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Graham Goring

Being script writer of LEGO City Undercover

Graham Goring

Hullo, Graham here again and this time I'm gonna' tell you a bit more about what it's like being the script writer of LEGO City Undercover. But rather than tell you in general like last time, I'll take you through one of our exciting days at the recording studio in LONDON*...

5.10am - Alarm goes off. Ugh. I hit the snooze button.

5.19am - I get up, notice that it's still dark outside and reconsider my choice of career.

5.40am - I arrive at Mauldeth Road station just in time to notice they've cancelled my train to Manchester Piccadilly. I panic and then call a taxi.

6.00am - Flustered, I arrive at Manchester Piccadilly. I get on the train. I get off the train. I get on the right train.

6.10am-8.10am - I spend the journey to London preparing for the day ahead, re-reading the script and making notes.

Or, if it *isn't* my boss reading this...

6.10am-8.10am - I watch 2.7 episodes of Star Trek: Deep Space Nine on my laptop and eat a chicken and bacon sandwich.

8.30am - I get to the recording studio in London's trendy Fitzrovia. Doug - who videos some of the actors in order to do the lip-syncing** for them - is already there because he has to set up cameras and whatnot. Then I ask if we're seeing any new actors during this session. I Google them to see if they've been in Doctor Who. In case you're wondering, at least 2 have.

8.40am - Loz Doyle, LEGO game producer extraordinaire arrives. I just put this in to make it clear that he always arrives after me, despite him only living an hour away.

8.45am - I drink a cup of tea. I will repeat this at least eight more times throughout the day.

9.00am-1.00pm - The actors and actresses arrive in turn for sessions of 1 to 4 hours each.

We start by chinwagging about what play or TV show they're doing at the moment and then get on with the recording.

The actors read out their lines, one or two at a time. These might be new lines, or they might be lines we've recorded before but which have changed due to the gameplay changing or because I got something wrong the first time. I'll let you guess which of those two options happens most often.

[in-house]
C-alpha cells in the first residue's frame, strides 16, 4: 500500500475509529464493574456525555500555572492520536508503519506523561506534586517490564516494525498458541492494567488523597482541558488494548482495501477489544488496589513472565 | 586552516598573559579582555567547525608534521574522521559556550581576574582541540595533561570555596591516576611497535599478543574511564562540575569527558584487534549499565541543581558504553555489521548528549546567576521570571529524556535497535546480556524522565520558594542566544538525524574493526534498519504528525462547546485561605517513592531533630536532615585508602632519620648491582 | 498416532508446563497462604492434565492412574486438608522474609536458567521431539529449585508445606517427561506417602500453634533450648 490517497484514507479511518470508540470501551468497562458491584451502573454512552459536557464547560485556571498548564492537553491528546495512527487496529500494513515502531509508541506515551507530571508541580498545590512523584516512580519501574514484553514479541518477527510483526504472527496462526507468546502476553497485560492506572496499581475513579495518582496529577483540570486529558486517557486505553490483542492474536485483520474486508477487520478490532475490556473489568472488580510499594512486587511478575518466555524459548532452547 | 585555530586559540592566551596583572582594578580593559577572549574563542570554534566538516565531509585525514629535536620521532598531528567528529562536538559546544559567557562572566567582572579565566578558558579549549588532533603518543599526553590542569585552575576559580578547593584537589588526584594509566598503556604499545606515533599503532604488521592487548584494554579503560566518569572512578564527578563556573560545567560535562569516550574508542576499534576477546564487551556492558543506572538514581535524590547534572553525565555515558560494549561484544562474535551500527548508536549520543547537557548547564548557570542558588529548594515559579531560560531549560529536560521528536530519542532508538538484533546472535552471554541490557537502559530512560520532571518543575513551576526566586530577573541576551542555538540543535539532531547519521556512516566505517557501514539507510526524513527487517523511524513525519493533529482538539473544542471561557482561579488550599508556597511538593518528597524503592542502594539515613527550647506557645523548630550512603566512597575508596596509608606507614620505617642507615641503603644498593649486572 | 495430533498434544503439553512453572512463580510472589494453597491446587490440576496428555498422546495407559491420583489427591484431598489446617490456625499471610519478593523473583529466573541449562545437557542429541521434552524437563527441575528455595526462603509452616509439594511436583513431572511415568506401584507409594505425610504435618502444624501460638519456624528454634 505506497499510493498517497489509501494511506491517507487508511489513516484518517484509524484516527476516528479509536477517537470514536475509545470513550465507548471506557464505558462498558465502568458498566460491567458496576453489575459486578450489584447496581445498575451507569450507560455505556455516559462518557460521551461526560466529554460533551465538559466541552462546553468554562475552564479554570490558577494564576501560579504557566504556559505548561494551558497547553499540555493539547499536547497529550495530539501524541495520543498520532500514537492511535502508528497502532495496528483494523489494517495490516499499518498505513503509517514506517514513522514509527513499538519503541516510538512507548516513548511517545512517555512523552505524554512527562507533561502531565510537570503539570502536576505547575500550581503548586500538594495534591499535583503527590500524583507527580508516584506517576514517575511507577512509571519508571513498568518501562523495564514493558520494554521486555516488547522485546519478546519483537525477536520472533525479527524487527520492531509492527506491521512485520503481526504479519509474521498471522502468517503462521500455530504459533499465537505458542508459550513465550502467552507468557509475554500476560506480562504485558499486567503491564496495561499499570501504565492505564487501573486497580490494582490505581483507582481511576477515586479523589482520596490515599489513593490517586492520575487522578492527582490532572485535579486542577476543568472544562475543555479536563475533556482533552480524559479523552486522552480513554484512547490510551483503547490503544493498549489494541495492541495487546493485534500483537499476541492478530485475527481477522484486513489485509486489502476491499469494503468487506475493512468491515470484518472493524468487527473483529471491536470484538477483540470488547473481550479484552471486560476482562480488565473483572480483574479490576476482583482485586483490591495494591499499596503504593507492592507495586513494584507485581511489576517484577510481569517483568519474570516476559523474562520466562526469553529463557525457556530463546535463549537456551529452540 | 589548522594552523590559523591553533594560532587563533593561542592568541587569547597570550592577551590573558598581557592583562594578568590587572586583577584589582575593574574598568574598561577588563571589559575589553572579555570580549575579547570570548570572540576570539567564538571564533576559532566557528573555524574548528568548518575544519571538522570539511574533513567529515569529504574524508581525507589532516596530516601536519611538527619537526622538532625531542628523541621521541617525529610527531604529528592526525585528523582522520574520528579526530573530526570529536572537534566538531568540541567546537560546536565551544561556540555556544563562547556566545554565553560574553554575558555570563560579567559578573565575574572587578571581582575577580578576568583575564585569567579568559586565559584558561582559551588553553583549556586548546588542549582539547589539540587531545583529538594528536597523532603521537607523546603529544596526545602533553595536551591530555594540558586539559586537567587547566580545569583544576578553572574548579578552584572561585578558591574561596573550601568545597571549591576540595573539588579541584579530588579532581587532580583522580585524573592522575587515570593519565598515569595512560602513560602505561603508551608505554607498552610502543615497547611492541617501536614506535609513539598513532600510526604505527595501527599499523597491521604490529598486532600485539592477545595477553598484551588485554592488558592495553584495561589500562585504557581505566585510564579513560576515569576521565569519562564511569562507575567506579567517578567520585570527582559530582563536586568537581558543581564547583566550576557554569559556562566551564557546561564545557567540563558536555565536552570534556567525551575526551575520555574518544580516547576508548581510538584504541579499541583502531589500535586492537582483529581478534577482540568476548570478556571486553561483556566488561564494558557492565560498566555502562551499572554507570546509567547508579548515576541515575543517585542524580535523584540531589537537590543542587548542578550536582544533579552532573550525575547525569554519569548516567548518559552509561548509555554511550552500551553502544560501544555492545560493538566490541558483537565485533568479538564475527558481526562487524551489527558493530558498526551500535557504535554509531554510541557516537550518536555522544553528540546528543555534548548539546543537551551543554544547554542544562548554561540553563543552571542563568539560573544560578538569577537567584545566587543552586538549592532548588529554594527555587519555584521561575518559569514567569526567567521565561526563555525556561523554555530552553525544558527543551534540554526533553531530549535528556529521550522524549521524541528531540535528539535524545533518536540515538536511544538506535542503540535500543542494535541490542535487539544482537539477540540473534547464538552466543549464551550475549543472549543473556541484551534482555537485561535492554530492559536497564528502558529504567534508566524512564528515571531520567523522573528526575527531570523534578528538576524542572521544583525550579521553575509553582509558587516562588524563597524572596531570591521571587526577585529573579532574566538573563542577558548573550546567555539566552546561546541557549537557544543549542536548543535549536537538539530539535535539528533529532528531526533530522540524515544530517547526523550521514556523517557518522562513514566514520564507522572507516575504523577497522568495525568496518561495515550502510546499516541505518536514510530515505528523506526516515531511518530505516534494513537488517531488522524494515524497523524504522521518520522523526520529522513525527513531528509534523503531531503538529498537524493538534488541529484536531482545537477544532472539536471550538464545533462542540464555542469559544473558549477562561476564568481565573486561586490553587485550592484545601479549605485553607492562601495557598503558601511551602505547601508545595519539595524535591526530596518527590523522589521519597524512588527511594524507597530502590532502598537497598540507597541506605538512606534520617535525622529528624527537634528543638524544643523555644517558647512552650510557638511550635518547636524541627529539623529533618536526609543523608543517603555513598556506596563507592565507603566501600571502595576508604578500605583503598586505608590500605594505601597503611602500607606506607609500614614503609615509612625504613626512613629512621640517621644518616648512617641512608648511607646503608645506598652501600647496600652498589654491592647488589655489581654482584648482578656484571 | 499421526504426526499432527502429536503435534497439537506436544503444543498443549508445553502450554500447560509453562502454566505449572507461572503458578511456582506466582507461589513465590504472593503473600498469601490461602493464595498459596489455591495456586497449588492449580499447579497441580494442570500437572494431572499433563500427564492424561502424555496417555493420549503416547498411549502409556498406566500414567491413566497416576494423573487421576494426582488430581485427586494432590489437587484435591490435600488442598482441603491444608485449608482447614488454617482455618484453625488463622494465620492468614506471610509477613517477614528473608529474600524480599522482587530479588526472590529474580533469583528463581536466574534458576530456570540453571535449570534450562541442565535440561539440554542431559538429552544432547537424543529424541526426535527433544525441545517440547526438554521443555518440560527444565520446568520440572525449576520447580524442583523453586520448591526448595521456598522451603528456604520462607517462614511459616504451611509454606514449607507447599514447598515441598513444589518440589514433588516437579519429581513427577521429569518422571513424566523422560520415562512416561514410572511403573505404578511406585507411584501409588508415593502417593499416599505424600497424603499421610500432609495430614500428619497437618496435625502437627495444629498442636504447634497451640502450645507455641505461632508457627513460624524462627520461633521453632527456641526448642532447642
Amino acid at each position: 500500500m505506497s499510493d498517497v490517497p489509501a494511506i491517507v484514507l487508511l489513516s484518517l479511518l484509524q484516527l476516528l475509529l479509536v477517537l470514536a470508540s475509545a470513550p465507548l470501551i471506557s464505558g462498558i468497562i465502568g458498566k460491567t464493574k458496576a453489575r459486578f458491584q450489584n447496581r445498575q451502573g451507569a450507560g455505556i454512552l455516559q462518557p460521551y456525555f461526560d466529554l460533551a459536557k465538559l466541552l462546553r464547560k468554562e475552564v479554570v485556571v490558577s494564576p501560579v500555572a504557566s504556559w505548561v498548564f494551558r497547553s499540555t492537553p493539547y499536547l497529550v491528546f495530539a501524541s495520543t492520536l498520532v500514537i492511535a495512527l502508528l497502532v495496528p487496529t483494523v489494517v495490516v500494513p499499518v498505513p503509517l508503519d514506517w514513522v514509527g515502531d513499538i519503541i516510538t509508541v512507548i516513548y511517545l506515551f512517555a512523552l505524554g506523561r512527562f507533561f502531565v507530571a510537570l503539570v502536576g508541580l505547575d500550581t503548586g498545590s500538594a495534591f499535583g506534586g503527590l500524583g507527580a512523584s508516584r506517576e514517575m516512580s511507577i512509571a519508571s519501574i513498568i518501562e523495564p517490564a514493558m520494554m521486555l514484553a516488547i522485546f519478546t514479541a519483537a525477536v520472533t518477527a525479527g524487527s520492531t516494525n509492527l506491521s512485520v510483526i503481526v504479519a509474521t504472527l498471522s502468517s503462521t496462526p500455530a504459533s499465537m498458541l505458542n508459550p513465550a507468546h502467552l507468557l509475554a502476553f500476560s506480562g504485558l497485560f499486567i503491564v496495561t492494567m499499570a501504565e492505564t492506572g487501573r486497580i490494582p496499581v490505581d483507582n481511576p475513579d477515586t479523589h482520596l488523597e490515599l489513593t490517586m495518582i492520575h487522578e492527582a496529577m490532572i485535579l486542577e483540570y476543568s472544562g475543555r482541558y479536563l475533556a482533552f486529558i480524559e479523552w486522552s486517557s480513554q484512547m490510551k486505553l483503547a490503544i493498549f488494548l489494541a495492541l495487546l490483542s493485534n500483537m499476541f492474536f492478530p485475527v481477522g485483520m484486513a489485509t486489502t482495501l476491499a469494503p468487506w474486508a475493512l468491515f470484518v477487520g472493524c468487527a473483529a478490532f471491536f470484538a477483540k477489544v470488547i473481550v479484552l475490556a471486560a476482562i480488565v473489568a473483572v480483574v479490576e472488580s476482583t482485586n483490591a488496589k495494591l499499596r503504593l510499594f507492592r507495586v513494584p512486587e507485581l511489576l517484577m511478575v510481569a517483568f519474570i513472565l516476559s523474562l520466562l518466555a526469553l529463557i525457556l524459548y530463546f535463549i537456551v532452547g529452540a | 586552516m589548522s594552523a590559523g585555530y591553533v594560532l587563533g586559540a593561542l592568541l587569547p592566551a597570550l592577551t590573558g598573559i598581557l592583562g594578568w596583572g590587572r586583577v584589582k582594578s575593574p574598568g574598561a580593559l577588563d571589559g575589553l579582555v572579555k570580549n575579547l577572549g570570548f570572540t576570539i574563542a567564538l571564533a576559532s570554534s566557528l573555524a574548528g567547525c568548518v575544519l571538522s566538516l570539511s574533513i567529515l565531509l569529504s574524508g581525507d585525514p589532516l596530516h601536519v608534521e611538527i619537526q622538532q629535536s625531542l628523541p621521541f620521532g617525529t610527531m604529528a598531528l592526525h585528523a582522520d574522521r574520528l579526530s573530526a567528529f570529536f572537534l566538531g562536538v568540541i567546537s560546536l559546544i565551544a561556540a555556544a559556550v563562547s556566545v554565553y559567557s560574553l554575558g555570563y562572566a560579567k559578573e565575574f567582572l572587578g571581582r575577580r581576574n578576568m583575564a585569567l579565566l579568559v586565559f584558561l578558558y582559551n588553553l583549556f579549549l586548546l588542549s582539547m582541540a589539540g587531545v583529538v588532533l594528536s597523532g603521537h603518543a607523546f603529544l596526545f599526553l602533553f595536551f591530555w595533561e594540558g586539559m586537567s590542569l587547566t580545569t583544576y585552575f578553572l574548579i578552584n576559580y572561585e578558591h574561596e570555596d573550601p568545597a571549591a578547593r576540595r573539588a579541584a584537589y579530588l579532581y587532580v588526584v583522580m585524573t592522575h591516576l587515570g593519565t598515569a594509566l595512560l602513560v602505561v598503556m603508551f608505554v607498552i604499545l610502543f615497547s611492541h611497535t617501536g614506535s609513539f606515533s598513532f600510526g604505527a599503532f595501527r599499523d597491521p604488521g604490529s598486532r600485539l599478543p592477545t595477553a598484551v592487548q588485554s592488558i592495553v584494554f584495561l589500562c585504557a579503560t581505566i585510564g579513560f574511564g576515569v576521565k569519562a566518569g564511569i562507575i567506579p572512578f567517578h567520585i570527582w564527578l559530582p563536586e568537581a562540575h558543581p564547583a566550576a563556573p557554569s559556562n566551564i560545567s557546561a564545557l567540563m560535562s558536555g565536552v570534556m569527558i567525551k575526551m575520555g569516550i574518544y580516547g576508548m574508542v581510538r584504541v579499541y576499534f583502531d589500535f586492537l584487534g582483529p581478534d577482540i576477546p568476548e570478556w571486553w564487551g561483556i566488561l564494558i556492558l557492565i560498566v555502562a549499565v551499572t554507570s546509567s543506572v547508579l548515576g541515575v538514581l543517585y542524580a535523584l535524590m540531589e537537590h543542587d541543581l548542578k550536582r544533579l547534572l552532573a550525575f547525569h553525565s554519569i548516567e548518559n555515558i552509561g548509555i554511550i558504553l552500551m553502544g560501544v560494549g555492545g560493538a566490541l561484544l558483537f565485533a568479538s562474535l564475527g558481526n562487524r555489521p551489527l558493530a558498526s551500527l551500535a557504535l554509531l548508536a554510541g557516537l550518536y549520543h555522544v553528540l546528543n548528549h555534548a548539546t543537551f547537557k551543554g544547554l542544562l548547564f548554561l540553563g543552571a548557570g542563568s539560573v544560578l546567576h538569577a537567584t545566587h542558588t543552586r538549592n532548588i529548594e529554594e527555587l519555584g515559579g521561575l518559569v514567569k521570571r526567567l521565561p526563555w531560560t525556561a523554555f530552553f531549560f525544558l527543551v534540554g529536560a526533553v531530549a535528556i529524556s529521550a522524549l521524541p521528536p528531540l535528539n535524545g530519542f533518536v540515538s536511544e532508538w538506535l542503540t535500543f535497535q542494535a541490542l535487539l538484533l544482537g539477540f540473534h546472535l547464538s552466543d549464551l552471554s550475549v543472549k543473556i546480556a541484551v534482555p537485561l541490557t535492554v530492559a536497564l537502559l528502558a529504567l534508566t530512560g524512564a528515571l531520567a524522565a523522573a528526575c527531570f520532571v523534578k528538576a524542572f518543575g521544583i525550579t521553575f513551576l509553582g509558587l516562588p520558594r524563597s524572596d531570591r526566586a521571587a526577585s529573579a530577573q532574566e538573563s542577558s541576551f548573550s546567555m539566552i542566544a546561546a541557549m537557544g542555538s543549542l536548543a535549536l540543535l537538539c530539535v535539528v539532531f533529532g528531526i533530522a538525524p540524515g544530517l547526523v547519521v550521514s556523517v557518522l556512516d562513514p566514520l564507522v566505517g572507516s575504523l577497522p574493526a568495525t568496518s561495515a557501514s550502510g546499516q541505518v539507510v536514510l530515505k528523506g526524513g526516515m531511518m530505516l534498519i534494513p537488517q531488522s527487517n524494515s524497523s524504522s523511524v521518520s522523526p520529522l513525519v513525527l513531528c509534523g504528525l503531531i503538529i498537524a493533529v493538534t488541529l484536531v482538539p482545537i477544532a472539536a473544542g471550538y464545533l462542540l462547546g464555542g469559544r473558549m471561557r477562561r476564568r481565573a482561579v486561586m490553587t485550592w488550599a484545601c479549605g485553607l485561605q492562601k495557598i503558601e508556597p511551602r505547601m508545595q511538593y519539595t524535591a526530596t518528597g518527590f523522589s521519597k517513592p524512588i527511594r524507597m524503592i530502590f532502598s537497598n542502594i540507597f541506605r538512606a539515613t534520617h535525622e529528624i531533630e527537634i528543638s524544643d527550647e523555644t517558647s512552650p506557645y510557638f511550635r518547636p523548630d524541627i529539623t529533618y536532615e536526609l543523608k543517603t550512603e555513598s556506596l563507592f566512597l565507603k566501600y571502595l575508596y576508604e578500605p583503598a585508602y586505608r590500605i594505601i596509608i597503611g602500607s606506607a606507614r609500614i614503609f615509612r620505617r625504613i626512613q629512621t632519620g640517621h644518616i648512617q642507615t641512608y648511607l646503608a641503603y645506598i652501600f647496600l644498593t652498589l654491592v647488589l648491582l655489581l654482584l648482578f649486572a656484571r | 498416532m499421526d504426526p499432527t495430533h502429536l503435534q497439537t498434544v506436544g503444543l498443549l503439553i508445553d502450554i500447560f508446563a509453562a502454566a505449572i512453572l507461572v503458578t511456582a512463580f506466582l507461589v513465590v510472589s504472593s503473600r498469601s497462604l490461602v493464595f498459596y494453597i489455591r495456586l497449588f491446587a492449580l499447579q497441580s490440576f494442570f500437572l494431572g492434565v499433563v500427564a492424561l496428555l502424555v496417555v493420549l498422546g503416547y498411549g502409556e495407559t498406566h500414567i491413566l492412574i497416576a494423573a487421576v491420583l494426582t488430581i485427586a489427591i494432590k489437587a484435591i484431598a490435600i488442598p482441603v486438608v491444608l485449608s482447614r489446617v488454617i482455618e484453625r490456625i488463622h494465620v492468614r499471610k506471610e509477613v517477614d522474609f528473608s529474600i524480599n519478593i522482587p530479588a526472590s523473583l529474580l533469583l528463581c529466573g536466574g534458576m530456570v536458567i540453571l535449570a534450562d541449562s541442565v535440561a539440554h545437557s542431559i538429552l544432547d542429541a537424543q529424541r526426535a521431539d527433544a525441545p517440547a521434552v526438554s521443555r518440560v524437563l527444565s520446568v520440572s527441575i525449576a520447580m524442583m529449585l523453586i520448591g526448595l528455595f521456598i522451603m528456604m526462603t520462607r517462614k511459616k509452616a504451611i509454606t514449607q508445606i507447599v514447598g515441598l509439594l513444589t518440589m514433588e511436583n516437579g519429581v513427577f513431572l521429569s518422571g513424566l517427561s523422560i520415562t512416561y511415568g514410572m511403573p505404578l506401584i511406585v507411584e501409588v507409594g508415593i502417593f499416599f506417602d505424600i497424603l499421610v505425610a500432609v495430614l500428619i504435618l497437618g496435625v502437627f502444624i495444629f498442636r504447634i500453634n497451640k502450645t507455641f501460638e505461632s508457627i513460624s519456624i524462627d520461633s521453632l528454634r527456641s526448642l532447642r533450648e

If they nailed it in one take we move on, but the director (usually Mark but sometimes Damian) may ask the actor to try it in a different way. If I have a very specific delivery I'm after (due to it being a set-up or punch line to a joke or just because I'm a control-freak that way) then I'll ask for them to stress a particular word in the sentence or say it with a specific emotion. Occasionally, when my communication skills fail me, I'll give them a line-reading and feel guilty about it because actors really don't like it when you do that.

After between one and three*** takes and some discussion we all agree that the line is bang-on and move on to the next one. Either that or we agree that I've written a right turkey of a line and I rewrite it there and then.

Eventually, the actor either finishes their session or moves on to record the lines for another character. Some actors only play a single character (such as the actor who plays Chase McCain), however a few of them play quite a few, just like in cartoons.

1.00pm-2.00pm - Lunch. I eat a Schnitzel wrap and it is delicious. I check my email and answer any urgent messages. Then, if there's time, I check my work email and answer any urgent messages.

2.00pm-6.00pm - We see more actors and actresses and record more lines. It's very much like the morning session except now I've got so much tea inside me that I have to keep diving out to the toilet.

6.00pm - End of the day!